Reps speakership race gets messier as Wase shuns Gbajabiamila
The race for speakership of the House of Representatives is getting messier by the day, as the Deputy Speaker, Ahmed Wase, has stopped attending leadership meetings of the lower legislative chamber.
The parleys, held at the behest of Speaker Femi Gbajabiamila, traditionally precede plenary sessions of the Green Chamber. It was observed that Wase, who is opposed to adoption of Dr. Tajudeen Abbas by the ruling All Progressives Congress (APC) for speakership of the 10th House, has since last week, stopped joining the Gbajabiamila-led procession into the hallowed chamber.
The outgoing Speaker, who is touted to be Chief of Staff to incoming President Bola Tinubu, is an integral member of the group of legislators from the APC, NNPP, LP, ADC and APGA backing Abass for the plum job.
The development is coming against the backdrop of attempt by opposing lawmakers to amend the House rules to revert to secret ballot system.
The chamber had, in controversial circumstances on July 24, 2019, amended its standing orders for election of presiding officers to be conducted in an open ballot system.
The resolution followed adoption of report of the Prof. Julius Ihonvbere-led ad hoc committee. Besides Wase, Muktar Aliyu Betara, Yusuf Adamu Gagdi, Sada Soli, Aminu Sani Jaji and Miriam Onuoha, tagged G7, are in the race for speakership of the House.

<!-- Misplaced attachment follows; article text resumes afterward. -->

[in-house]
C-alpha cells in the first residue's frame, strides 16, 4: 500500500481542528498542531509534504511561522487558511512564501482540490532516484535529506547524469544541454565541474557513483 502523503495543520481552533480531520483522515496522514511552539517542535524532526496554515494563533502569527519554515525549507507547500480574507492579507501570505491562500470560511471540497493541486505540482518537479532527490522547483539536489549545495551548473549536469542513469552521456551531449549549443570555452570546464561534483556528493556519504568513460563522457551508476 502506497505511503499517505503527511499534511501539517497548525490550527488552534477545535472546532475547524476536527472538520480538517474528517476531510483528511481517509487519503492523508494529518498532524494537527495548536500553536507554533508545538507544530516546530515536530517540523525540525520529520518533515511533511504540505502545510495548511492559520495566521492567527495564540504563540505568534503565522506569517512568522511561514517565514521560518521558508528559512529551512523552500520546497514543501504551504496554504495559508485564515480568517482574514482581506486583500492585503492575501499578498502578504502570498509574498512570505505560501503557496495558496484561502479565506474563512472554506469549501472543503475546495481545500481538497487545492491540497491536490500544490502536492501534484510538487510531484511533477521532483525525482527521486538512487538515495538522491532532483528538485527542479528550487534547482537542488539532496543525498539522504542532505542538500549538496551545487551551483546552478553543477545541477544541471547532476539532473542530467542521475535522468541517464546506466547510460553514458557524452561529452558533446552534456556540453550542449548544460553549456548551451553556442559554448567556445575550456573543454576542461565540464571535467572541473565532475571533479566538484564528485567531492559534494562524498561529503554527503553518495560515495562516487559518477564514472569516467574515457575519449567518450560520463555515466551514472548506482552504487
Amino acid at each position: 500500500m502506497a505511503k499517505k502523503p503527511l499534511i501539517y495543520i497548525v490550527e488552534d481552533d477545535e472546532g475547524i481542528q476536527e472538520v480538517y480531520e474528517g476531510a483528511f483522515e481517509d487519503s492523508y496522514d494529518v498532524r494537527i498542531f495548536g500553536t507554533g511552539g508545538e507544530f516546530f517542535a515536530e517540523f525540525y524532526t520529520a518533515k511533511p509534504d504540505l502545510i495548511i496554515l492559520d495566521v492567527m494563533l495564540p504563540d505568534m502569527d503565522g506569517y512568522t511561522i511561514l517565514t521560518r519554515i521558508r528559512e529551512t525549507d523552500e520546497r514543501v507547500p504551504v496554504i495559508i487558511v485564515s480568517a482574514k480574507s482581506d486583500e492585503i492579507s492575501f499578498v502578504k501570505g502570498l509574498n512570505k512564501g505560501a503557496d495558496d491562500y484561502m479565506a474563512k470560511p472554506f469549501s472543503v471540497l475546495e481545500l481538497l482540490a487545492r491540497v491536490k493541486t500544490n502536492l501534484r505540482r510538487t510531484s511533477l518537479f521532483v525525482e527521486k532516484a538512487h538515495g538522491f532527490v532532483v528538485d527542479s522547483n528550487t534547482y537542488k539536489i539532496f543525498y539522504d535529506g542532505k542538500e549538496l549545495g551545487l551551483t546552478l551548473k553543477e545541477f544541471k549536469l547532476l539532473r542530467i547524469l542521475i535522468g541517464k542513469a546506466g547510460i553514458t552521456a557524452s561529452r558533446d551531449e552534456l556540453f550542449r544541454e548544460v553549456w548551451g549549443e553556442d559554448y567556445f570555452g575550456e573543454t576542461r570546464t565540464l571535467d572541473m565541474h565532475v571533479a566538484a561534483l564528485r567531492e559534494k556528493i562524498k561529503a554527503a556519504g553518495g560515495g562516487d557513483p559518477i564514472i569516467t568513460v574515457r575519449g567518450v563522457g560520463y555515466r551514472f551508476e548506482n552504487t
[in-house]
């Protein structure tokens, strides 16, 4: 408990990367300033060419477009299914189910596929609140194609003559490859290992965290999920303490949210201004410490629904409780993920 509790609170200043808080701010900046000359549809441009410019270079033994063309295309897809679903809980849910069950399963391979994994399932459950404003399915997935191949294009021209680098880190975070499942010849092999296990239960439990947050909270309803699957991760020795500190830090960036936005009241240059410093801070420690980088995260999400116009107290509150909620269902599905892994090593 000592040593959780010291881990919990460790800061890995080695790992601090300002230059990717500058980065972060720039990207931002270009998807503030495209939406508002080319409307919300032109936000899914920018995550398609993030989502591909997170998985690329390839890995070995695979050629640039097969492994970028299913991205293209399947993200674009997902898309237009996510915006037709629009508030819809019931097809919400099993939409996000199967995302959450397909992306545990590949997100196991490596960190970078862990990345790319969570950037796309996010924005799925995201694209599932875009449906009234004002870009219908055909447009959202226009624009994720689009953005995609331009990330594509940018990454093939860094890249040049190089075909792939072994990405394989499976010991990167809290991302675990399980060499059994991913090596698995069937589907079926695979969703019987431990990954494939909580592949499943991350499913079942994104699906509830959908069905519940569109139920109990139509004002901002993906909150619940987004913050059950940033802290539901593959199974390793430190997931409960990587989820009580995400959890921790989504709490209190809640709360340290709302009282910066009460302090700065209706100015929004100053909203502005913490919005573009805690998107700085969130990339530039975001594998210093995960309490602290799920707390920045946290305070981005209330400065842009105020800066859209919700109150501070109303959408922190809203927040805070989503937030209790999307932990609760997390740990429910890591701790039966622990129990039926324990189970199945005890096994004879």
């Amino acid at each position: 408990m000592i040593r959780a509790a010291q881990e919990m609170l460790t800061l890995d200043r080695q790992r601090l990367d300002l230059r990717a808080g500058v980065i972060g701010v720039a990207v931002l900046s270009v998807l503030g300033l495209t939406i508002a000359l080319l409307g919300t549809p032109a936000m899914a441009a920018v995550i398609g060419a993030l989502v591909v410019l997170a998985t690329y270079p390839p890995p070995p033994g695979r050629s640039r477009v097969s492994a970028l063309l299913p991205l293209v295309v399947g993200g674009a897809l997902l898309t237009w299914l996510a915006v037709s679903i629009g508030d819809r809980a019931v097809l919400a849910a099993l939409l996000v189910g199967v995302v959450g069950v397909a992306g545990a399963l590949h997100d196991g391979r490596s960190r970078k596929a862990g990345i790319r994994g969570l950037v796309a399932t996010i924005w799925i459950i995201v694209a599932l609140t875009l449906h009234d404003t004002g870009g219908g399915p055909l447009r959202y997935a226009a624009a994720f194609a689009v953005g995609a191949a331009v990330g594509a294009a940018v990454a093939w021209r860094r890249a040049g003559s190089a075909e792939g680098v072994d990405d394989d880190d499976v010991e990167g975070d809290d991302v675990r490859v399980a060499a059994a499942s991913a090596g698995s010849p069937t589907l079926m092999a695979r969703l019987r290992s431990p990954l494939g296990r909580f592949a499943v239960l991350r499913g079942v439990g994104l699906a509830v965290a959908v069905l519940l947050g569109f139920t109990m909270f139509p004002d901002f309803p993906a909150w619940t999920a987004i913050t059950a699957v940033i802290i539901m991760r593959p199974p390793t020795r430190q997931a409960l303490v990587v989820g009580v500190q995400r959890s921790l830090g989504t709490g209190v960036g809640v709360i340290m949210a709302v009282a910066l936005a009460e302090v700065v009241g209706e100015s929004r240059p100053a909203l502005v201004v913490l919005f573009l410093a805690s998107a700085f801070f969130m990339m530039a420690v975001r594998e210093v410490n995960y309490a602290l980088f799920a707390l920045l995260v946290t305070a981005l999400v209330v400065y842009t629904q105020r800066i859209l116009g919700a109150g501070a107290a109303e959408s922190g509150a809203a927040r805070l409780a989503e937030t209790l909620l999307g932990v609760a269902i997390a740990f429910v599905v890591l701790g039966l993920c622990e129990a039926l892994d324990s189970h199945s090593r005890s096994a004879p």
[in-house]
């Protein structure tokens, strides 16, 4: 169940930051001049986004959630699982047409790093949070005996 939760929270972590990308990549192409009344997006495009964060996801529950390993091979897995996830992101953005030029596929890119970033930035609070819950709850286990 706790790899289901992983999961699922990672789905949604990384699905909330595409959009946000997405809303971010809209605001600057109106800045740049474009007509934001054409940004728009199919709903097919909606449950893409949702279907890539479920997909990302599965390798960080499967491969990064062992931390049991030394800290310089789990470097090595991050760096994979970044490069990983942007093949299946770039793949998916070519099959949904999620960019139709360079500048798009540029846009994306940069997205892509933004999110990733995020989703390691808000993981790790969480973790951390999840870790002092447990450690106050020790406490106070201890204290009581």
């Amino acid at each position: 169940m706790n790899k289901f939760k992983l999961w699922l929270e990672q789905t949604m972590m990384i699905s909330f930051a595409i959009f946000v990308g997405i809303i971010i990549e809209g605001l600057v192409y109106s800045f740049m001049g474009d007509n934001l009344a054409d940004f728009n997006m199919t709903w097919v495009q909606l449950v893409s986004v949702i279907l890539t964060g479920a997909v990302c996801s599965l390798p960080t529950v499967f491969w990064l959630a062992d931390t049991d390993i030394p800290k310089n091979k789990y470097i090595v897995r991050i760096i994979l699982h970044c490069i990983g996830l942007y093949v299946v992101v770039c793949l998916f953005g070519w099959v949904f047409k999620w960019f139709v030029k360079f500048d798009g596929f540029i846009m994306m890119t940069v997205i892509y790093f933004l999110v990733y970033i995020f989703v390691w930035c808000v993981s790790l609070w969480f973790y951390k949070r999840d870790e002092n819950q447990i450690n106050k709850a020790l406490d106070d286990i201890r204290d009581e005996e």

However, a member of the group and Majority Leader, Alhassan Ado Doguwa, last week, stepped down for Abass, in deference to directive of the Senator Abdullahi Adamu-led National Working Committee (NWC).
But Gagdi, who is a critic of the party’s power-sharing arrangement, has insisted to run, noting that it was great injustice for the seat not to be zoned to North Central geo-political, where he and Wase hail from.
The Plateau-born lawmaker argued that in the absence of justice, equity and fairness, party supremacy and loyalty remain inconsequential.
He said his group would not be intimidated by introduction of the controversial open ballot system, adding that the measure would not save Abass from defeat.
Gagdi, who boasted that the G7 would produce the next Speaker, noted: “In this circumstance, in whatever manner the election is going to take place, we are not scared. It has disadvantages to both parties.
“What of opposition parties’ members that would have conspired against their own parties’ directives to vote for the government-adopted candidate if it were secret ballot system.
“You think too the open ballot system would not count against the people that think they can use intimidation against our supporters?
“Look at the composition of the House. The opposition parties have 82 lawmakers, and the ruling party, 178.”